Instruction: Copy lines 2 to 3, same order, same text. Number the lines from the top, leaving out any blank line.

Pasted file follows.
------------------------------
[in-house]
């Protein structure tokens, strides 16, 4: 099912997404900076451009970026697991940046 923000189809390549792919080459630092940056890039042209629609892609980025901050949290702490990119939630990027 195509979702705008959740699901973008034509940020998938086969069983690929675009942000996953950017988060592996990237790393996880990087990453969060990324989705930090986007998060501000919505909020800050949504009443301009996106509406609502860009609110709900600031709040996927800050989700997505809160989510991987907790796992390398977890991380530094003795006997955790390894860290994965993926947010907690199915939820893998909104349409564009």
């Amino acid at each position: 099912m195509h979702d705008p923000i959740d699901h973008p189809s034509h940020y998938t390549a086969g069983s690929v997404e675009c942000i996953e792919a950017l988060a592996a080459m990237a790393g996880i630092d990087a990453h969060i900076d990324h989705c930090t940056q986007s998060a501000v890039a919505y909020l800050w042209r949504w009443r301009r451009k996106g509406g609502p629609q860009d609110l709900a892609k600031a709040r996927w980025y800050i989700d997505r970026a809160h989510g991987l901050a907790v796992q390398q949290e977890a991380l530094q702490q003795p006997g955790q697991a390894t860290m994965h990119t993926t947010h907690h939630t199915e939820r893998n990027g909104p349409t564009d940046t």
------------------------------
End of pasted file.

């Protein structure tokens, strides 16, 4: 099912997404900076451009970026697991940046 923000189809390549792919080459630092940056890039042209629609892609980025901050949290702490990119939630990027 195509979702705008959740699901973008034509940020998938086969069983690929675009942000996953950017988060592996990237790393996880990087990453969060990324989705930090986007998060501000919505909020800050949504009443301009996106509406609502860009609110709900600031709040996927800050989700997505809160989510991987907790796992390398977890991380530094003795006997955790390894860290994965993926947010907690199915939820893998909104349409564009």
């Amino acid at each position: 099912m195509h979702d705008p923000i959740d699901h973008p189809s034509h940020y998938t390549a086969g069983s690929v997404e675009c942000i996953e792919a950017l988060a592996a080459m990237a790393g996880i630092d990087a990453h969060i900076d990324h989705c930090t940056q986007s998060a501000v890039a919505y909020l800050w042209r949504w009443r301009r451009k996106g509406g609502p629609q860009d609110l709900a892609k600031a709040r996927w980025y800050i989700d997505r970026a809160h989510g991987l901050a907790v796992q390398q949290e977890a991380l530094q702490q003795p006997g955790q697991a390894t860290m994965h990119t993926t947010h907690h939630t199915e939820r893998n990027g909104p349409t564009d940046t």